special needsWelcome to the most disturbing thing you will read all day. A parenting blog is promoting special needs adoption because it can save you money! Maybe even make you money!

In a bizarre send-up for adoption that casts kids as commodities, EzineMark advises, "Special needs adoption will not only be less expensive, but you may even get incentives from the government to take care of the child. These incentives are in the form of social security income, subsidies, and tax deduction as well." So, I've been getting it wrong all this time. When I imagine a family bring home a child the first thing, I've been imagining smiling faces and a giant Cupid shooting little love arrows into Mom and Dad's butts. I should be thinking about the dollar, dollar bills!

At the heart of it, the description is accurate. Children with special needs are considered "harder to place" by the adoption community, and part of the reason is the immense financial burden their care can put on a family's shoulders. Parents who adopt a child with special needs are often eligible for a federal tax credit as well as monies paid to them by the government to help cover expenses.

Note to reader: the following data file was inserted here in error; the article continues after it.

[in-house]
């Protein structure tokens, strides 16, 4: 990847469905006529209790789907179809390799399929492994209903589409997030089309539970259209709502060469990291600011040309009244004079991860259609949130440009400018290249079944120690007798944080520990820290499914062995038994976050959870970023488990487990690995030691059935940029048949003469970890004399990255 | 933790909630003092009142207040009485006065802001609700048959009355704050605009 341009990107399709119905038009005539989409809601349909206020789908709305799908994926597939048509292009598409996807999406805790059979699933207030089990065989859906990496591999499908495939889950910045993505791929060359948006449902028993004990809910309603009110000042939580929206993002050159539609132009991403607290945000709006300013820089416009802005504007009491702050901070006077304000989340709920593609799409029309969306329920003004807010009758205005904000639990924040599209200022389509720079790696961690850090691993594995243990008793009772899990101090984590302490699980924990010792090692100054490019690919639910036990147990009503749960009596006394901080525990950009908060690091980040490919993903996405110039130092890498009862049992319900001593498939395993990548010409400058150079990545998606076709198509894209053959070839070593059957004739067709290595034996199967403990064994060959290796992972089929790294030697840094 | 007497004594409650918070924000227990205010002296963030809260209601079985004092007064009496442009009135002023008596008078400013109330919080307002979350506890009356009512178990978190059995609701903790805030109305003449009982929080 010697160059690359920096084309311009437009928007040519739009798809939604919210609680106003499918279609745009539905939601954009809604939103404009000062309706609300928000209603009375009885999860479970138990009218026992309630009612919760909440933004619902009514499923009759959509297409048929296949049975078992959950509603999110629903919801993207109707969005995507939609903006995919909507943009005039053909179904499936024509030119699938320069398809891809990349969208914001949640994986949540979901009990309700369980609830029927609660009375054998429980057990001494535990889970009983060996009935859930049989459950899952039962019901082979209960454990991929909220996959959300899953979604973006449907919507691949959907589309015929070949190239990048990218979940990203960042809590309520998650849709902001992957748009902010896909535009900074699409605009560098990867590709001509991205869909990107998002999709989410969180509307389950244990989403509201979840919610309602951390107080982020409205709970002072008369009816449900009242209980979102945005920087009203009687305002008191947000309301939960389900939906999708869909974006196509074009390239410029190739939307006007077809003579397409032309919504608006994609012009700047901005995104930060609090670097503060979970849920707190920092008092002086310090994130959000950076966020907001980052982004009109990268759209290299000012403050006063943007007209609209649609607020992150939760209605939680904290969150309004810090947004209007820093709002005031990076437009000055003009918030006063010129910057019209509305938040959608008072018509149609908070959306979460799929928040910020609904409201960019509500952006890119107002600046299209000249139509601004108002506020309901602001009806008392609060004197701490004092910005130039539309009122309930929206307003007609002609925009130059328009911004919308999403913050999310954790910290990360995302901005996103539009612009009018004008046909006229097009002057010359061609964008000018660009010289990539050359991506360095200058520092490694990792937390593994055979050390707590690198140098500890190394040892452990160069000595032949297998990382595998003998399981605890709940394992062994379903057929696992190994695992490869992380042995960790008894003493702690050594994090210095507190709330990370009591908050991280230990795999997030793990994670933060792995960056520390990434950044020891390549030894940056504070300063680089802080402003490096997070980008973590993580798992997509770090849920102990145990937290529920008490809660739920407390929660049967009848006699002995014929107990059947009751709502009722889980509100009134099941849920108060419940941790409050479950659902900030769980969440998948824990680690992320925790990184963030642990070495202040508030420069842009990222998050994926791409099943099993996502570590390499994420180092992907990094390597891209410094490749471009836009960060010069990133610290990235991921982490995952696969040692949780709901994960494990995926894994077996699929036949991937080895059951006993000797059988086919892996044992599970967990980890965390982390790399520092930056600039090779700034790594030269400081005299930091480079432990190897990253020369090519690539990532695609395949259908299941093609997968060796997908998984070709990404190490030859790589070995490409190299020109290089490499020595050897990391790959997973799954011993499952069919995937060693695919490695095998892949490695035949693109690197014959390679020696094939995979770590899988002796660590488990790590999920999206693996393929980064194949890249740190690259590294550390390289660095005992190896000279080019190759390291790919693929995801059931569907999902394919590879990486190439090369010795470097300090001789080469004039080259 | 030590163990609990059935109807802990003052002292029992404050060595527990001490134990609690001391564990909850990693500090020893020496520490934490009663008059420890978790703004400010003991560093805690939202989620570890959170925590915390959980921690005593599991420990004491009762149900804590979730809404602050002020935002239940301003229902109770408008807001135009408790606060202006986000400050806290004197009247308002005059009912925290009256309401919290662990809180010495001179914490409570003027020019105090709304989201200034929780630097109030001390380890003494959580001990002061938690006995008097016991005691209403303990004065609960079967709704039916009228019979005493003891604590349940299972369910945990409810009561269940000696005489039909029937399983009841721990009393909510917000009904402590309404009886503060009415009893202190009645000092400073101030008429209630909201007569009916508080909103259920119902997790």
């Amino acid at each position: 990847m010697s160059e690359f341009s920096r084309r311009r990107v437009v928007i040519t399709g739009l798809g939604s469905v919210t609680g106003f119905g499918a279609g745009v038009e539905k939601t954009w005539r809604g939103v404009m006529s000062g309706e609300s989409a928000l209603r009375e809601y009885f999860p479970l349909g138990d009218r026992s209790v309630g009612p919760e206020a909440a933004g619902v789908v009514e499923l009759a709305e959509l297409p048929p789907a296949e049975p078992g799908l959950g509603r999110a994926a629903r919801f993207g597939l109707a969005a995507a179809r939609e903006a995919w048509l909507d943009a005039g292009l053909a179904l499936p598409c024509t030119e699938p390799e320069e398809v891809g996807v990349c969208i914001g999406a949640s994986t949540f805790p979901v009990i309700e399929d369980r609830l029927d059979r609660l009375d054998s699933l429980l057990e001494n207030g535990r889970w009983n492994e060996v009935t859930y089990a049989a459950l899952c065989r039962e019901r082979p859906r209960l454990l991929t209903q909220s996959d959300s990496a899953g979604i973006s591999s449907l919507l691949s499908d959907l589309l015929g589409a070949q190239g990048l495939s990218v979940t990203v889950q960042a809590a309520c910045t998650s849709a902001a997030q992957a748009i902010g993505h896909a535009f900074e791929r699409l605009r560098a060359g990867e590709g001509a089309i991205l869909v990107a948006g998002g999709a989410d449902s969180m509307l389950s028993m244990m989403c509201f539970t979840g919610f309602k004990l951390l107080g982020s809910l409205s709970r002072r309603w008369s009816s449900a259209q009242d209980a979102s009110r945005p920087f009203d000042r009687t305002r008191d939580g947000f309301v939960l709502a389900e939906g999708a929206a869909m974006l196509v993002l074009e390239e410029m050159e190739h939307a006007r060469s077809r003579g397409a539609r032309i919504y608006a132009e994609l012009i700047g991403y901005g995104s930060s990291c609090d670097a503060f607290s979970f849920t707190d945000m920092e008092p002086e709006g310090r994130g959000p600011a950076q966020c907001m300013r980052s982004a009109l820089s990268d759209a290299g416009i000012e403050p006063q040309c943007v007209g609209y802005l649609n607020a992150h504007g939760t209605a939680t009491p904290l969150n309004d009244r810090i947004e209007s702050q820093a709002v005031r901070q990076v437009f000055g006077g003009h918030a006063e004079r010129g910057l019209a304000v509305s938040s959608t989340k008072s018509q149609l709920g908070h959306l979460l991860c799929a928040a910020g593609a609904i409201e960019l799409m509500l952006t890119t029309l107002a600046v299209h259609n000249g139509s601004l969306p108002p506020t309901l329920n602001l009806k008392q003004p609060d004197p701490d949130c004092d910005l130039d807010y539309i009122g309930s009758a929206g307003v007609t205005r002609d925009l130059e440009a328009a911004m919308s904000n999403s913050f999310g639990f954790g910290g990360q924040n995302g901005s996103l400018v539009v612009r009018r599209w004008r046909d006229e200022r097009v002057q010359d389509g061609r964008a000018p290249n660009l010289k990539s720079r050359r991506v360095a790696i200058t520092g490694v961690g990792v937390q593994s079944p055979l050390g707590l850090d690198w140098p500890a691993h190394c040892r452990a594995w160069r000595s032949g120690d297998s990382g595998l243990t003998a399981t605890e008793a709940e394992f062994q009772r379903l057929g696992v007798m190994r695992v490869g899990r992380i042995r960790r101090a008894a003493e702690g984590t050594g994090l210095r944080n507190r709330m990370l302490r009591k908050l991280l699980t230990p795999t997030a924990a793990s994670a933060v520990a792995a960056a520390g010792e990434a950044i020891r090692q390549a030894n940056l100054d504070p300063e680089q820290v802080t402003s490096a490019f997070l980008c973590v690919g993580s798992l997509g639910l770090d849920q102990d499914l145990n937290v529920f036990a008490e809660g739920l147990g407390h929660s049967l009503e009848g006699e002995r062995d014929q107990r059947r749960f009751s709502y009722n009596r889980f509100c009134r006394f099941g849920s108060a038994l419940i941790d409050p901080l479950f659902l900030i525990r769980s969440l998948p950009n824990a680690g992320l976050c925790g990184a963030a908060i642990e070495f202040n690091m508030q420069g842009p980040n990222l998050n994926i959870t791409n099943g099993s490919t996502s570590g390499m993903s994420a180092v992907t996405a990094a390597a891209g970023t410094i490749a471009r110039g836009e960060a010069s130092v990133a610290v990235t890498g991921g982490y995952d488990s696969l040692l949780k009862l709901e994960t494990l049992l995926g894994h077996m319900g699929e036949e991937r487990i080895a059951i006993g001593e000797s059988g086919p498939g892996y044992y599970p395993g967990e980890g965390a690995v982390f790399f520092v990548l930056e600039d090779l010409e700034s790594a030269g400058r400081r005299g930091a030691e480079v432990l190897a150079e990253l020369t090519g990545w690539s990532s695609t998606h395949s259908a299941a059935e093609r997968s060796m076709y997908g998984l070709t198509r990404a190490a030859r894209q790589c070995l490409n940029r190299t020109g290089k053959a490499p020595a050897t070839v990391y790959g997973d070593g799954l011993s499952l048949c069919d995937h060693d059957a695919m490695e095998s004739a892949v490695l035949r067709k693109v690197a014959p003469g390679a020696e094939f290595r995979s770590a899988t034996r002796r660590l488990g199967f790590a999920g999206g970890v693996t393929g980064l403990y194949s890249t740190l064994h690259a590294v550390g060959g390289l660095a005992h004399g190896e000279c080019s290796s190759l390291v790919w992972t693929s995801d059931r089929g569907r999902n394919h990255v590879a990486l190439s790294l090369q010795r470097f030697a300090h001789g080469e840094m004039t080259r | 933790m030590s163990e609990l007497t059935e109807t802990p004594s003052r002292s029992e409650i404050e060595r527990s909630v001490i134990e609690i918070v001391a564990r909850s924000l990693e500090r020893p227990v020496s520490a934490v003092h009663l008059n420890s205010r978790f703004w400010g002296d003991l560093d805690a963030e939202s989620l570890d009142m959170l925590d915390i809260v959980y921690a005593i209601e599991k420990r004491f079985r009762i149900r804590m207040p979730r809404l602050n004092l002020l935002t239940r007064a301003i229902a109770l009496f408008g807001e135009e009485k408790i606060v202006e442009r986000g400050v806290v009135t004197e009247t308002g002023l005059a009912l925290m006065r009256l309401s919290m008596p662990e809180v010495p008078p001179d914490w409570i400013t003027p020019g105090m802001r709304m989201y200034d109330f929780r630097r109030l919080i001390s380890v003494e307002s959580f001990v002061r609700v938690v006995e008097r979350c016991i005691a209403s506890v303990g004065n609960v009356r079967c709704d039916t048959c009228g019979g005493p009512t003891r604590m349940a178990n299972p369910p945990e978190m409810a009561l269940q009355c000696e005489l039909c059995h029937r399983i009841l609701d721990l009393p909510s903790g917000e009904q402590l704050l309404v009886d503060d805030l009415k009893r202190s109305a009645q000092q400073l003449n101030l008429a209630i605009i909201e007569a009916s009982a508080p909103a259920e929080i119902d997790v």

But there's nothing in this article to convey the true reason for adoption -- a man or woman or both want to become parents. So they adopt. It's that simple. The idea that there are people who have ulterior motives in adopting children only sullies the beauty of the act. How many people do you know who can weigh their "bad" motives against rearing a child into adulthood -- and beyond. They bear the cost (in the $222,000 range for a non-special needs child according to USDA figures) as well the as the responsibility. Not to mention, they all need to pass their home visits.

Adopting a child with special needs is truly no different. More work? Probably. But the motives are the same: to welcome a child into your home to love and to cherish, to raise into adulthood and beyond. Once they are in your home, it's no different from raising a child with special needs who you gave birth to; you're the parent.

Because of their special circumstances, these kids need people who are prepared for the situation in ways that other kids might not. They need people who are well educated and prepared for the future. They don't need people looking to for the cheapest adoption option. Do you find this insulting?

 

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